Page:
Wed
Aug 3 2011 2:09pm

Vote in NPR’s Science Fiction & Fantasy Poll!

With the help of Facebook polling, a panel of SFF experts and a survey on their own website, NPR recently gathered the best 100 science fiction and fantasy titles ever published in an effort to figure out what the most beloved titles of the genre truly are.

Now, they’re narrowing it down to the top ten and they need your votes! The list is extraordinarily comprehensive and we definitely had a rough time picking only ten, ourselves. What will make your list? Will you stick to the Asimov and Bradbury classics? Or mix it up with some Octavia Butler and China Miéville?

Go here to vote. NPR says they’ll announce the results in about ten days. When that happens, we’ll let you know which books won, but also what some of the Tor.com staff chose for their top ten, too. Happy voting!


Stubby the Rocket is the voice and mascot of Tor.com.

10 comments
Thomas Jeffries
1. thomstel
When trying to find the "most beloved", I think it's safe to assume we're looking at a popularity contest. And yet there are some decently obvious omissions from this list, in favor of things like "Eyes of the Dragon" by King, when the "Dark Tower Series" is elsewhere in the list. I mean, it was a cool read, but "most beloved"? Hmm.

I picked my favorites, but sharing a little of the finalization criteria would have not gone amiss.
John Ginsberg-Stevens
2. eruditeogre
Actually, this is going to be a Top 100 list, not a Top 10; the current field is a list of nominations culled from the readers' suggestions and shaped in some manner by the panel. I have some misgivings about it, but I will be curious to see what the results are.
Steven Halter
3. stevenhalter
That's a really good list of titles. My 10 selections were:

The Black Company Series, by Glen Cook
The Chronicles Of Amber, by Roger Zelazny
Lord Of Light, by Roger Zelazny
The Lord Of The Rings Trilogy, by J.R.R. Tolkien
The Malazan Book Of The Fallen Series, by Steven Erikson
The Moon Is A Harsh Mistress, by Robert Heinlein
Neuromancer, by William Gibson
Snow Crash, by Neal Stephenson
Stand On Zanzibar, by John Brunner
The Vlad Taltos Series, by Steven Brust

There aare a lot of books I really like a great deal on the list, but those were my picks at that point in time.
One choice I found difficult was that if Dune had been listed singly, I would have included it in my list of 10. Since it was lumped with all its sequels, it got knocked out of my top ten.
As eruditeogre says, the final result will be a top 100 list.
davhahn
4. davhahn
I mostly like the books they included especially the few PKD books that were on the list, but the omission of Princess of Mars is strange. It's a cornerstone book of the genre and much beloved (enough at least to turn it into a Disney movie). There were others that were missed, but I think that's the most glaring.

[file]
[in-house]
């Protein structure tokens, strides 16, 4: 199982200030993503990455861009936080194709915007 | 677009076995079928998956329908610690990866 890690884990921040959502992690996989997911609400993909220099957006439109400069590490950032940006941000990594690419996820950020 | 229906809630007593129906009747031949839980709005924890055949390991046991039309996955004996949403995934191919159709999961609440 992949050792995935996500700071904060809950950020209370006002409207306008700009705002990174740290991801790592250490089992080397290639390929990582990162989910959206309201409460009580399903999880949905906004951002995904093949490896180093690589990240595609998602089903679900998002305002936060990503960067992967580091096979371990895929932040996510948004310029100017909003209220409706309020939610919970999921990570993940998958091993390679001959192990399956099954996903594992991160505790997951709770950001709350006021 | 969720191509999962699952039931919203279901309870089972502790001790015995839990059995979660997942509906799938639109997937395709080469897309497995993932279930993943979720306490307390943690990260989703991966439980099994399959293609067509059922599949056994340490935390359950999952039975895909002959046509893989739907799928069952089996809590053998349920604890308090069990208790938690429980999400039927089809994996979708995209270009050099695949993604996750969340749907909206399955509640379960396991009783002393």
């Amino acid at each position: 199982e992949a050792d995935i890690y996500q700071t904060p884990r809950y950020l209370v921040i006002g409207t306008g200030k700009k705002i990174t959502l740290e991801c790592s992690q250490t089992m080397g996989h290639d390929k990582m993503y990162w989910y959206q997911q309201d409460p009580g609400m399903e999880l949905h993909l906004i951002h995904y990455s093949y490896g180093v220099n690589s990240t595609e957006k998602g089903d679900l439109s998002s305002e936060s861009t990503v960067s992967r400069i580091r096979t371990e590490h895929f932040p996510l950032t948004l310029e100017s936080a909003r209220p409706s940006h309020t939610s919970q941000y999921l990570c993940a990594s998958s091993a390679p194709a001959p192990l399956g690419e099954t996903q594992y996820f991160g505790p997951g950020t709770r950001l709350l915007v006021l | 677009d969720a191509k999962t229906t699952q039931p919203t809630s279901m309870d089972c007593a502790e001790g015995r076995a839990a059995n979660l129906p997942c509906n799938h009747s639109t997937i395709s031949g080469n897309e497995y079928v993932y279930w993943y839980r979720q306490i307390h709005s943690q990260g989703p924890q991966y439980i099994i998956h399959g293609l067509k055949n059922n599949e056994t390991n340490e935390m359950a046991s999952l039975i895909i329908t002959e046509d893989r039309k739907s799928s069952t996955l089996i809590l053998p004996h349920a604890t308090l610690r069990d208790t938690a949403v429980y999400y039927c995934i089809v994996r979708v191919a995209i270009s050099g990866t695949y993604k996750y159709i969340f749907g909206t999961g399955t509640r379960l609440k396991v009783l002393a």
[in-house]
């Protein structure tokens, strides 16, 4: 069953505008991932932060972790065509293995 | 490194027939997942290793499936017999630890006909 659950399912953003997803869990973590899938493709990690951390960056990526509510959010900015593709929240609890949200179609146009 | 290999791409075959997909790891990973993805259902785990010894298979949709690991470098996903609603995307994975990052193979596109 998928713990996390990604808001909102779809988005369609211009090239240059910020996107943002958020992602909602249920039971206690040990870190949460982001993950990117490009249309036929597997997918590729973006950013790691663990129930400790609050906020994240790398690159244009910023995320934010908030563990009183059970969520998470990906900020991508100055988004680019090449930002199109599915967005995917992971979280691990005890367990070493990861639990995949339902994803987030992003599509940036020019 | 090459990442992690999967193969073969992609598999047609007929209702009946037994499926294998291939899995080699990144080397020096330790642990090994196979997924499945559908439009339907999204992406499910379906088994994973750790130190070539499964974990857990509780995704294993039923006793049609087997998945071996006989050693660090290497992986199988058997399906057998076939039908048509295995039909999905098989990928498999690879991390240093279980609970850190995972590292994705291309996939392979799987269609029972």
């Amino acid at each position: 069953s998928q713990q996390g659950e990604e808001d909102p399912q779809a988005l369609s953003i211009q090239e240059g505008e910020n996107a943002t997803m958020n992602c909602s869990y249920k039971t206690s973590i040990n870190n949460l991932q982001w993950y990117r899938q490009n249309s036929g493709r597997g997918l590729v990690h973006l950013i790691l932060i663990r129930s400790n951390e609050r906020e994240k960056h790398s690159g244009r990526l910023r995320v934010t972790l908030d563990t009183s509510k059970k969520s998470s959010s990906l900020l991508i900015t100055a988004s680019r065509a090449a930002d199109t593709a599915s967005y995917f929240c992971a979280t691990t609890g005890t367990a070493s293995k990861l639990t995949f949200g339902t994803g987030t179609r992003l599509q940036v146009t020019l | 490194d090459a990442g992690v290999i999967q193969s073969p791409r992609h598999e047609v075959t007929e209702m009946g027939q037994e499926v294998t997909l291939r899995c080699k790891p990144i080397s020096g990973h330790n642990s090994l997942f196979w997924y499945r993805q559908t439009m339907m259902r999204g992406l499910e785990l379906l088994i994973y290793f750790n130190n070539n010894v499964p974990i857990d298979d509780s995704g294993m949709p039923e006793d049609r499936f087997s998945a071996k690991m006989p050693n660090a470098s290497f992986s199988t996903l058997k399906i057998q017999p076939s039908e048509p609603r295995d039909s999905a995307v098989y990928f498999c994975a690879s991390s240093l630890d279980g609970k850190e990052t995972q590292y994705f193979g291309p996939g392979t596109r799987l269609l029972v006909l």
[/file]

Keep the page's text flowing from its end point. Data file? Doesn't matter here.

John Ginsberg-Stevens
5. eruditeogre
Oh, and my list:

The Book Of The New Sun, by Gene Wolfe,
The City And The City, by China Mieville
The Dispossessed, by Ursula K. LeGuin (even though reading Delany's critique in THE JEWEL-HINGED JAW has changed my perspective on it)
The Faded Sun Trilogy, by C.J. Cherryh
The Female Man, by Joanna Russ
Hard-Boiled Wonderland And The End of The World, by Haruki Murakami Kindred, by Octavia Butler
The Left Hand Of Darkness, by Ursula K. LeGuin
Lud-in-the-Mist, by Hope Mirrlees
We, by Yevgeny Zamyatin

I didn't vote for DHALGREN because it's not one of my favorite Delany books, and the same went for the Ellison selection. I was disappointed to not see Tom Disch or James Tiptree on the list, but in the end it is a popular poll and I the choices (including series that are still in progress or whose latest installments have just come out) reflect that.
davhahn
6. Dana E.
I'm surprised--no C.S. Lewis?
Brook Freeman
7. longstrider
I still haven't managed to pare my list down to 10. I've been banging my head on it for a couple of days now.
davhahn
8. Kvon
I counted 237 books/series listed, of which I've read 169, for a 71% comprehensiveness. The criteria are fairly vague--does favorite mean my favorite one to reread, the on that's changed my thinking the most, the best written? Time to start musing.
davhahn
9. Laraine Anne Barker
I'm not voting because there are too many authors whose names should be on the list but aren't.
Aquila G
10. Aquila1nz
I realised when I started thinking about what to vote for, that my favorite sff book is always the one I get to read next.

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